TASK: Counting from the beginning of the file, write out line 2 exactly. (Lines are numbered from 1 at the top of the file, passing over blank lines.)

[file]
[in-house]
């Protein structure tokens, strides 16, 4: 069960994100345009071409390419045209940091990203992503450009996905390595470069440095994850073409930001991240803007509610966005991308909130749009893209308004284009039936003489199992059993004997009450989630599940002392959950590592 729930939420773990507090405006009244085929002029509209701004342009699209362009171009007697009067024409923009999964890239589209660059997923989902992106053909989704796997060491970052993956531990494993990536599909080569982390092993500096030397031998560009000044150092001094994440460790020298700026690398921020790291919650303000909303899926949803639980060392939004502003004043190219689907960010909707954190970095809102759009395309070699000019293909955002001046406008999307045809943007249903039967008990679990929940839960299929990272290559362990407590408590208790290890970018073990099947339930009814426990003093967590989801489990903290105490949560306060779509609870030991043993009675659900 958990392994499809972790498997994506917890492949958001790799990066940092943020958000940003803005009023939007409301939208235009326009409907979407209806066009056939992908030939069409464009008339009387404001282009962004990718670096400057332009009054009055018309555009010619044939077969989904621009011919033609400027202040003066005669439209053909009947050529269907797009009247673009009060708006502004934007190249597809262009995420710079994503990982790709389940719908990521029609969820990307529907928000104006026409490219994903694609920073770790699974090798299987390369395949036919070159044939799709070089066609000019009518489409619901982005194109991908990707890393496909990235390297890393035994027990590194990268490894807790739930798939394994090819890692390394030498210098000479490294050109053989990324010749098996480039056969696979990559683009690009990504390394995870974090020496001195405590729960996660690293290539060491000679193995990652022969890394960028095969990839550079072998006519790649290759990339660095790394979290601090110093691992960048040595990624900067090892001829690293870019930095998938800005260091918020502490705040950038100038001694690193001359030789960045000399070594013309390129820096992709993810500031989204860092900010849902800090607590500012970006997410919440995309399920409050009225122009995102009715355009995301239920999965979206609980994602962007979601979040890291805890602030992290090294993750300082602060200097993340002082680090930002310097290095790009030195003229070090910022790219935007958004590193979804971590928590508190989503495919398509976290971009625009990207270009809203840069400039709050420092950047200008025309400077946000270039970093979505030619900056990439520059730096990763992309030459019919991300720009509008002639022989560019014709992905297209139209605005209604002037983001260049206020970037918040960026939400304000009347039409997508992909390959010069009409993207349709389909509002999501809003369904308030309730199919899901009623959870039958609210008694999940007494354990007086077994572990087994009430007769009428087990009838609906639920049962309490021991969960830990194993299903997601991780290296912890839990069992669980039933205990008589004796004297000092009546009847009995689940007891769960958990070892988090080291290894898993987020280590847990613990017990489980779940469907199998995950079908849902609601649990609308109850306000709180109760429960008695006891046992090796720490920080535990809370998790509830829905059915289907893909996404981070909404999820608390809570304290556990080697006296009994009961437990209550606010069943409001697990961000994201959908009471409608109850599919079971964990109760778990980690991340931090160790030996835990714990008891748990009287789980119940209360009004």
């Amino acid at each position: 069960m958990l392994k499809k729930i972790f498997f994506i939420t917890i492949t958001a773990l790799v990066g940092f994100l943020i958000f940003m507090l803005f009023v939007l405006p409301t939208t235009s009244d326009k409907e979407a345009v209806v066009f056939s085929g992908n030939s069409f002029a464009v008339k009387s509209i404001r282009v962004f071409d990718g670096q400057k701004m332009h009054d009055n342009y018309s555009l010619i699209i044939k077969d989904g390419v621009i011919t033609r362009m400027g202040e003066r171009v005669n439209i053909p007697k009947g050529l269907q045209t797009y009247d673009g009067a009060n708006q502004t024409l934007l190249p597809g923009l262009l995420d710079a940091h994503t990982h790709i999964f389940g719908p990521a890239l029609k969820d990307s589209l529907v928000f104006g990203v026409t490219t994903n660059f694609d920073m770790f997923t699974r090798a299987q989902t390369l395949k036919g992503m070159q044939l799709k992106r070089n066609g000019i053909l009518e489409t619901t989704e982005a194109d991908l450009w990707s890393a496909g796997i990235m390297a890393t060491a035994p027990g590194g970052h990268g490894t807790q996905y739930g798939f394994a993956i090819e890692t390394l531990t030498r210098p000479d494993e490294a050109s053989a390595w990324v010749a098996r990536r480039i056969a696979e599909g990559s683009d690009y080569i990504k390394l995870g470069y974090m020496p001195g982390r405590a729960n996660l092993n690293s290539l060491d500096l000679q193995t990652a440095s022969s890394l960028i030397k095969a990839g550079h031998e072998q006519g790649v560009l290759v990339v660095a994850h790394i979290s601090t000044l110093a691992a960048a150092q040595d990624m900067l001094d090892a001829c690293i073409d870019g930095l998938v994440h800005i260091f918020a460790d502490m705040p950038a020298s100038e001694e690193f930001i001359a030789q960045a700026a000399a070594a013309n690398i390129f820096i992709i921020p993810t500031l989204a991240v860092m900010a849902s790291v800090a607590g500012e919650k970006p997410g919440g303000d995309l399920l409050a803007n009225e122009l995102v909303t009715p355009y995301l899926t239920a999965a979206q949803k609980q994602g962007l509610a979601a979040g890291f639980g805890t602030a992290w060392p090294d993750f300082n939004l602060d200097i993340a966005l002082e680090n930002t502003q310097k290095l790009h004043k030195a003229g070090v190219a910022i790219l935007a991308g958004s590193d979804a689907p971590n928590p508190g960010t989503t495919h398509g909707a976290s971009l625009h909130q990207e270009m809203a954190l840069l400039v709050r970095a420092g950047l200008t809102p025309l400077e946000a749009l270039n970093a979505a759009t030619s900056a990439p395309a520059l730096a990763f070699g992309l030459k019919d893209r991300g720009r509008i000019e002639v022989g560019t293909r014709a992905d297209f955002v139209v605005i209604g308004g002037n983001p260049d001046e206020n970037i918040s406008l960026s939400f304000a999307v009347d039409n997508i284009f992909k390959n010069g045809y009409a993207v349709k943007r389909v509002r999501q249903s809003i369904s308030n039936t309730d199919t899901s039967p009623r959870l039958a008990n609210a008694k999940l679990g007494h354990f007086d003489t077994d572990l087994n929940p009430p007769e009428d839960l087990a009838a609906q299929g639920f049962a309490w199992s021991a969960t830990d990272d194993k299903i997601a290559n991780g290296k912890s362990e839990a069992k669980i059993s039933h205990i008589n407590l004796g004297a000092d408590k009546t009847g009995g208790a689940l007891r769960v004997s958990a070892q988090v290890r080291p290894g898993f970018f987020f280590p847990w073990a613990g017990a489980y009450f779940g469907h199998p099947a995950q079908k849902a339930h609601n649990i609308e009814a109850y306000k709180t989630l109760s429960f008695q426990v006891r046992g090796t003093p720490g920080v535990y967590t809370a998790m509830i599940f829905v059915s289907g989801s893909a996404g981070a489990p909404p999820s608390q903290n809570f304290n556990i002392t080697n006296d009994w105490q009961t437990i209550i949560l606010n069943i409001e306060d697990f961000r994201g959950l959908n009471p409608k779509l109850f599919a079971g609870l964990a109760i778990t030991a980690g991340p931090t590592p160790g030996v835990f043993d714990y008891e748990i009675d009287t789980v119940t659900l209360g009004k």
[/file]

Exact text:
């Protein structure tokens, strides 16, 4: 069960994100345009071409390419045209940091990203992503450009996905390595470069440095994850073409930001991240803007509610966005991308909130749009893209308004284009039936003489199992059993004997009450989630599940002392959950590592 729930939420773990507090405006009244085929002029509209701004342009699209362009171009007697009067024409923009999964890239589209660059997923989902992106053909989704796997060491970052993956531990494993990536599909080569982390092993500096030397031998560009000044150092001094994440460790020298700026690398921020790291919650303000909303899926949803639980060392939004502003004043190219689907960010909707954190970095809102759009395309070699000019293909955002001046406008999307045809943007249903039967008990679990929940839960299929990272290559362990407590408590208790290890970018073990099947339930009814426990003093967590989801489990903290105490949560306060779509609870030991043993009675659900 958990392994499809972790498997994506917890492949958001790799990066940092943020958000940003803005009023939007409301939208235009326009409907979407209806066009056939992908030939069409464009008339009387404001282009962004990718670096400057332009009054009055018309555009010619044939077969989904621009011919033609400027202040003066005669439209053909009947050529269907797009009247673009009060708006502004934007190249597809262009995420710079994503990982790709389940719908990521029609969820990307529907928000104006026409490219994903694609920073770790699974090798299987390369395949036919070159044939799709070089066609000019009518489409619901982005194109991908990707890393496909990235390297890393035994027990590194990268490894807790739930798939394994090819890692390394030498210098000479490294050109053989990324010749098996480039056969696979990559683009690009990504390394995870974090020496001195405590729960996660690293290539060491000679193995990652022969890394960028095969990839550079072998006519790649290759990339660095790394979290601090110093691992960048040595990624900067090892001829690293870019930095998938800005260091918020502490705040950038100038001694690193001359030789960045000399070594013309390129820096992709993810500031989204860092900010849902800090607590500012970006997410919440995309399920409050009225122009995102009715355009995301239920999965979206609980994602962007979601979040890291805890602030992290090294993750300082602060200097993340002082680090930002310097290095790009030195003229070090910022790219935007958004590193979804971590928590508190989503495919398509976290971009625009990207270009809203840069400039709050420092950047200008025309400077946000270039970093979505030619900056990439520059730096990763992309030459019919991300720009509008002639022989560019014709992905297209139209605005209604002037983001260049206020970037918040960026939400304000009347039409997508992909390959010069009409993207349709389909509002999501809003369904308030309730199919899901009623959870039958609210008694999940007494354990007086077994572990087994009430007769009428087990009838609906639920049962309490021991969960830990194993299903997601991780290296912890839990069992669980039933205990008589004796004297000092009546009847009995689940007891769960958990070892988090080291290894898993987020280590847990613990017990489980779940469907199998995950079908849902609601649990609308109850306000709180109760429960008695006891046992090796720490920080535990809370998790509830829905059915289907893909996404981070909404999820608390809570304290556990080697006296009994009961437990209550606010069943409001697990961000994201959908009471409608109850599919079971964990109760778990980690991340931090160790030996835990714990008891748990009287789980119940209360009004």